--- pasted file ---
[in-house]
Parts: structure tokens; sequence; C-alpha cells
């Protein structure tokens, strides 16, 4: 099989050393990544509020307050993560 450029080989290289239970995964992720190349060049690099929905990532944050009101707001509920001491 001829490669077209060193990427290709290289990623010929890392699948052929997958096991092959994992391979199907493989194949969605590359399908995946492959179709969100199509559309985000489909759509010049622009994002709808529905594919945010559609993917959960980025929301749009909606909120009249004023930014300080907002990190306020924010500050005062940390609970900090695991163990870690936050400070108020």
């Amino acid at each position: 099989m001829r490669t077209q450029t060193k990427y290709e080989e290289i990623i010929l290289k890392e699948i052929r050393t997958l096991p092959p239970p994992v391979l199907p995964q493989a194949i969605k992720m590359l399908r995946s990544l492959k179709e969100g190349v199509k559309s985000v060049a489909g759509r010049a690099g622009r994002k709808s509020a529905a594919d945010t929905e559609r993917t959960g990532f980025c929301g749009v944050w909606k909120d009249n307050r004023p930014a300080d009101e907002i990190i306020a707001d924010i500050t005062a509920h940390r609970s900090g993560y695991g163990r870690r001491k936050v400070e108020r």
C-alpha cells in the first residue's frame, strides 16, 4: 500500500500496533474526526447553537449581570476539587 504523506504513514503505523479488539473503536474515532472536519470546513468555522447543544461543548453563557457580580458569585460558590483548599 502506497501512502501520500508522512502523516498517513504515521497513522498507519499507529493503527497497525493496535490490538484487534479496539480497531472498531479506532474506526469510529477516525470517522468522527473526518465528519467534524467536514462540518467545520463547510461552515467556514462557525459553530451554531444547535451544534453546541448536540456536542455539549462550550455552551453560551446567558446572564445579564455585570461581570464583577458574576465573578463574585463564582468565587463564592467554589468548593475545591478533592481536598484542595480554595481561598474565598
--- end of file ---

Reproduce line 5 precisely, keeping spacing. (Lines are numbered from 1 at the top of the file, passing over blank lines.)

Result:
C-alpha cells in the first residue's frame, strides 16, 4: 500500500500496533474526526447553537449581570476539587 504523506504513514503505523479488539473503536474515532472536519470546513468555522447543544461543548453563557457580580458569585460558590483548599 502506497501512502501520500508522512502523516498517513504515521497513522498507519499507529493503527497497525493496535490490538484487534479496539480497531472498531479506532474506526469510529477516525470517522468522527473526518465528519467534524467536514462540518467545520463547510461552515467556514462557525459553530451554531444547535451544534453546541448536540456536542455539549462550550455552551453560551446567558446572564445579564455585570461581570464583577458574576465573578463574585463564582468565587463564592467554589468548593475545591478533592481536598484542595480554595481561598474565598